A Letter to a Priest about Prayer
by Metropolitan Anthony Khrapovitsky
(+1936)

Blessed Metropolitan Anthony (Khrapovitsky) (+1936)

FATHER AND FRIEND! I should have answered you long about the growing winter of faith and prayer and the means of struggle against this. But the same vanity which, as you acknowledge, disperses reverent feelings, has also deprived me of the opportunity to write to you for a month and a half. Today is the first Monday of Great Lent; I have just returned from the cathedral, where I read the Great Canon and, praying with the whole congregation, showered the reproaches of St. Andrew upon myself for my neglect of the eternal and my preference for the temporary. True, our hierarchical vanity is more involuntary than voluntary: There is the incessant reception of petitioners, clergy requesting transfer, those involved in legal cases, those applying for the front or wishing to take an examination; and papers upon papers without end. With all of this, however, I have still been able to make notes from memory for a major public lecture on a philosophical question and to write two long articles on contemporary church topics, but for that “one thing which is needful,” I have not found time until today. Our misguided education is the cause of this. I am not an enemy of what is called science, but it is personally annoying when I catch myself giving precedence to topics, even though they deal with theology, before those concerning the study of the spiritual life, which contemporary theologians view with a certain disdain, partly because very few understand these matters, but partly because these are better and more deeply spoken of by self-taught theologians, or even by those who are academic theologians, but who have, by their lives and their confession, renounced the theological “school.” There should be no such divisions and preferences; good Christians live according to the words of the Apostle, “Let each esteem others better than themselves” (Phil. 2:3), but competition and envy are particularly inappropriate where the heritage which we have received, i.e. the heritage of experience and study, is not the property of the author alone, but of all the readers as well, that is, a universal possession.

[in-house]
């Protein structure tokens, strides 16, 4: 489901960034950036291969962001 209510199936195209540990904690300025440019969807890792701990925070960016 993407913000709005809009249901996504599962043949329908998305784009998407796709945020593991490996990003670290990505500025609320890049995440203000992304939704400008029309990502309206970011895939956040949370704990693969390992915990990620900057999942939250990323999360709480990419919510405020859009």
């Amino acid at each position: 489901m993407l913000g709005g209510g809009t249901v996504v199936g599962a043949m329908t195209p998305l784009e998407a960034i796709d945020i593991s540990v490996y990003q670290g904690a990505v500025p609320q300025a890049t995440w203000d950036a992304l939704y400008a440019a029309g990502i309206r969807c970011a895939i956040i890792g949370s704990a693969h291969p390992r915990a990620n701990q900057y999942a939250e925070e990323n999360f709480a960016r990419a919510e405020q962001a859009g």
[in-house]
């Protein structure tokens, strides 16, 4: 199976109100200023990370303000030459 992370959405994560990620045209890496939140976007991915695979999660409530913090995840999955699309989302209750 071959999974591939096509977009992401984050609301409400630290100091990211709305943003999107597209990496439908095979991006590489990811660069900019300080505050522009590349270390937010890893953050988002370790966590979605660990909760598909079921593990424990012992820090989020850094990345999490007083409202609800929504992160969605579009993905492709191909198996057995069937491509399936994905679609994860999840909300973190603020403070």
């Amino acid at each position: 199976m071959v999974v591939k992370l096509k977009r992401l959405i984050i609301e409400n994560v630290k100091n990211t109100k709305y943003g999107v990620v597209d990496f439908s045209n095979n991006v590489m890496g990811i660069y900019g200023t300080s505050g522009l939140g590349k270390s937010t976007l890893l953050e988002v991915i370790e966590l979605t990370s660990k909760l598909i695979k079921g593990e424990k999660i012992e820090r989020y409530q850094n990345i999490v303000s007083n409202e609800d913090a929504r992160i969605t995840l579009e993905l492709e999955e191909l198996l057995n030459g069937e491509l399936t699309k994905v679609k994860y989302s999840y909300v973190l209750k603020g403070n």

You write: “I am experiencing an involuntary hardening of the heart; my former compunction has disappeared; even more, against my wishes, there are moments of complete absence of faith at the most important moments of the Liturgy. I write to you, my spiritual father: Heal me! I want to pray but it eludes me. Can it really be that the Lord is depriving me of His grace?”

No, my friend: if, God forbid, this happened, it would be shown first of all by the fact that the person would not regret being in such a state; but if he dreads falling into such alienation, it means that divine grace is dear to him; and if it is dear, then it is not far from him. No one on earth responds to a person who calls to him with such readiness as our Heavenly Father, but we must know how to hear His response. Sometimes it is beneficial for us to perceive His chastisement (lest we think highly of ourselves), and through this to come to know our sins and to learn humility: in this schooling which is the most valuable of all, recognize His paternal response to our cry. No doubt you have read the paternal parable of Bishop Theophan the Recluse. If you heat a bucket containing water and pieces of ice, the water will not begin to heat up until every piece of ice, down to the last one, has melted; then the heating proceeds very quickly. Therefore, never think that the Lord has abandoned you if you have not felt compunction and living, joyful faith for a long time, even though you wish to experience these; the working of grace is shown in you, but for the time being in brokenness of spirit, and not in compunction.

Now let us consider those circumstances in which the Lord allows a person to fall into a depressed state of mind and to suspect himself of loss of faith. The first and least dangerous condition of struggle and doubt proceeds directly from spiritual inexperience and the absence of guidance from older persons. It sometimes happens that a young priest, or a young ascetic, makes it his practice, as it were to probe around in his mind, or putting it into bookish language, to analyze attentively his emotional state.